Scientists describe the deepest terrestrial arthropod ever found

Feb 22, 2012

Scientists have recently described the deepest terrestrial animal ever found, together with 4 new species for science. These animals are springtails (Arthropoda, Insecta, Collembola), a minute primitive wingless insect with six-legs and without eyes that live in total darkness.

Described by Rafael Jordana and Enrique Baquero from University of Navarra (Spain), they are known for science as: Anurida stereoodorata, Deuteraphorura kruberaensis, Schaefferia profundissima and Plutomurus ortobalaganensis. The last one is the deepest arthropod ever found, at the remarkable depth of 1.980 meters (2,165 yards) below ground surface.

These were collected during the biospeleological works of Sofia Reboleira, from the University of Aveiro (Portugal) and Alberto Sendra, from the Valencian Museum of Natural History (Spain), both who were members of the Ibero-Russian CaveX Team Expedition to the World's deepest , during the summer of 2010.

The World's deepest cave, Krubera-Voronja, reaching nowadays the remarkable depth of -2.191 meters below ground level, is located in Abkhazia, a remote area near the Black Sea in the mountains of Western Caucasus, being the only cave in the World with more than 2 kilometres of depth.

The discovery of life in such deep systems launches new insights about the way we look at . In total absence of light and extreme low food resources, cave-dwelling animals have unique adaptations to subterranean life. They lack body pigmentation, they have no eyes and have been developing morpho-physological strategies for survival at such depth, during millions of years. One of the species has, for example, a spectacular chemoreceptor, a highly specialised type of the habitual post-antennal organ of the springtails.

Explore further: Male monkey filmed caring for dying mate (w/ Video)

More information: Reviews of the genera Schaefferia Absolon, 1900, Deuteraphorura Absolon, 1901, Plutomurus Yosii, 1956 and the Anurida Laboulbène, 1865 species group without eyes, with the description of four new species of cave springtails (Collembola) from Krubera-Voronya cave, Arabika Massif, Abkhazi, Terrestrial Arthropod Reviews, volume 5 (2012) pp. 1-51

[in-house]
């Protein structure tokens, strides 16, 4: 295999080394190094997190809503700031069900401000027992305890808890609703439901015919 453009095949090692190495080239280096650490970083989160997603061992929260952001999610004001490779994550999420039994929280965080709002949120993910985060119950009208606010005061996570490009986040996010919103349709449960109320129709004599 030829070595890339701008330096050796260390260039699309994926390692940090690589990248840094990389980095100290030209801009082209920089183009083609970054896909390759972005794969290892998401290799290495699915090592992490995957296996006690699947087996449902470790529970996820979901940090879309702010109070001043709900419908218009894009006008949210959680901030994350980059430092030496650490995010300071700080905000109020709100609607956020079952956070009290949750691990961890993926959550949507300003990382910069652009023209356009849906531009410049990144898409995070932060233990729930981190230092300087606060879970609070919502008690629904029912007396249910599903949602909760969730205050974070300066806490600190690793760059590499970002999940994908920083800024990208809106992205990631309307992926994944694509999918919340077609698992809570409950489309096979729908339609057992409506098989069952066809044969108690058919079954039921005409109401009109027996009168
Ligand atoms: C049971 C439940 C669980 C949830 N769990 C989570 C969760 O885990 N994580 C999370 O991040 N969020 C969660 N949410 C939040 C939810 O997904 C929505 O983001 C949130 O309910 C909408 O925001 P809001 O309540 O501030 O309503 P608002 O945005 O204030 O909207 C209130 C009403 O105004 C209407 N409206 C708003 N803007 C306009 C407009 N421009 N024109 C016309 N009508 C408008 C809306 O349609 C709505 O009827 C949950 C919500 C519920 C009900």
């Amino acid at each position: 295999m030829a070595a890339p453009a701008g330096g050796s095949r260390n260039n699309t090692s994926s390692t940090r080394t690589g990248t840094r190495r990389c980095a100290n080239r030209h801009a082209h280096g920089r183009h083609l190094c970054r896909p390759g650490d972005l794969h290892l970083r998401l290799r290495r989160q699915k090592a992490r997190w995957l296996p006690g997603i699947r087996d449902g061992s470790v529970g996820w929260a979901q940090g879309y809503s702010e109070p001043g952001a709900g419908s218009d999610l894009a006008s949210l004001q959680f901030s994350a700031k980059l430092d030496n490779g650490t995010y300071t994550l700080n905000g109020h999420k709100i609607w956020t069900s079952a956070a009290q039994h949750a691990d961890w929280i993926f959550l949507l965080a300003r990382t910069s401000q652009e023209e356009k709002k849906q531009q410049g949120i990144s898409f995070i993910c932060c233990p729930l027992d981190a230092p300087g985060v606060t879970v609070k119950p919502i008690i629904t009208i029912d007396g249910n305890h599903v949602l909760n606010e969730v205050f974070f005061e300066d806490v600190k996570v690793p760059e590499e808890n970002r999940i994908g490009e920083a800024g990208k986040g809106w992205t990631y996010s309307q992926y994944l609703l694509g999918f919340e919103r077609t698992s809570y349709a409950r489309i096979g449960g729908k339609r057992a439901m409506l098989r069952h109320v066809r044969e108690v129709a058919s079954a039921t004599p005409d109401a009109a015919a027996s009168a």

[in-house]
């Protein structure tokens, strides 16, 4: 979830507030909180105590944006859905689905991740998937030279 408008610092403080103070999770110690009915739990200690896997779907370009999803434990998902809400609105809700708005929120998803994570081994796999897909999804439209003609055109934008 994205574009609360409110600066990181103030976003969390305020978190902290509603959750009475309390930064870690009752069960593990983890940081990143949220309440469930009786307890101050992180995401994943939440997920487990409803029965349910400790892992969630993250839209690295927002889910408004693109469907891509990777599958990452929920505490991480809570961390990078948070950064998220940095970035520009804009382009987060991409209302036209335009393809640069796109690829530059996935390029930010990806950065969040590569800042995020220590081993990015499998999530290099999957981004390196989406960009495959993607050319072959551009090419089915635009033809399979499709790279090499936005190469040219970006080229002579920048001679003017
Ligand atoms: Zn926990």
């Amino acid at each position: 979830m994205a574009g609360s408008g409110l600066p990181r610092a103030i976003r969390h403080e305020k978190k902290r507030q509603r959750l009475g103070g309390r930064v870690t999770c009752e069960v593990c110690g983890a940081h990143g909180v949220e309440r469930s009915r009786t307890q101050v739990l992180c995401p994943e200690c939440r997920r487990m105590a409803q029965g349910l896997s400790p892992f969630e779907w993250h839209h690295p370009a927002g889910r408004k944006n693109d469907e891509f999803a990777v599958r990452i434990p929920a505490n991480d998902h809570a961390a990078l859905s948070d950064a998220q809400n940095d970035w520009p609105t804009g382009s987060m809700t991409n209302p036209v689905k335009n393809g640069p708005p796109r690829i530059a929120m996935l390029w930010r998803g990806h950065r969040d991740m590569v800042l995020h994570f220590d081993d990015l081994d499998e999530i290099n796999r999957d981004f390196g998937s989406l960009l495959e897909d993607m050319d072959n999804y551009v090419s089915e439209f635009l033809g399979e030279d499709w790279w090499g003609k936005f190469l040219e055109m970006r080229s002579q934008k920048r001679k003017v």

Provided by University of Navarra

4 /5 (1 vote)
add to favorites email to friend print save as pdf

Related Stories

Life photographed at Europe's deepest point

Apr 14, 2011

(PhysOrg.com) -- Aberdeen scientists have photographed for the first time fish and shrimps at Europe’s deepest point -- 5111 meters or 3.2 miles deep below the surface of the Mediterranean Sea.

Earliest evidence of our cave-dwelling human ancestors

Dec 19, 2008

A research team led by Professor Michael Chazan, director of the University of Toronto's Archaeology Centre, has discovered the earliest evidence of our cave-dwelling human ancestors at the Wonderwerk Cave in South Africa.

Recommended for you

Male monkey filmed caring for dying mate (w/ Video)

Apr 18, 2014

(Phys.org) —The incident was captured by Dr Bruna Bezerra and colleagues in the Atlantic Forest in the Northeast of Brazil.  Dr Bezerra is a Research Associate at the University of Bristol and a Professor ...

Orchid named after UC Riverside researcher

Apr 17, 2014

One day about eight years ago, Katia Silvera, a postdoctoral scholar at the University of California, Riverside, and her father were on a field trip in a mountainous area in central Panama when they stumbled ...

In sex-reversed cave insects, females have the penises

Apr 17, 2014

Researchers reporting in the Cell Press journal Current Biology on April 17 have discovered little-known cave insects with rather novel sex lives. The Brazilian insects, which represent four distinct but re ...

Fear of the cuckoo mafia

Apr 17, 2014

If a restaurant owner fails to pay the protection money demanded of him, he can expect his premises to be trashed. Warnings like these are seldom required, however, as fear of the consequences is enough to ...

User comments : 0

More news stories

Cancer stem cells linked to drug resistance

Most drugs used to treat lung, breast and pancreatic cancers also promote drug-resistance and ultimately spur tumor growth. Researchers at the University of California, San Diego School of Medicine have discovered ...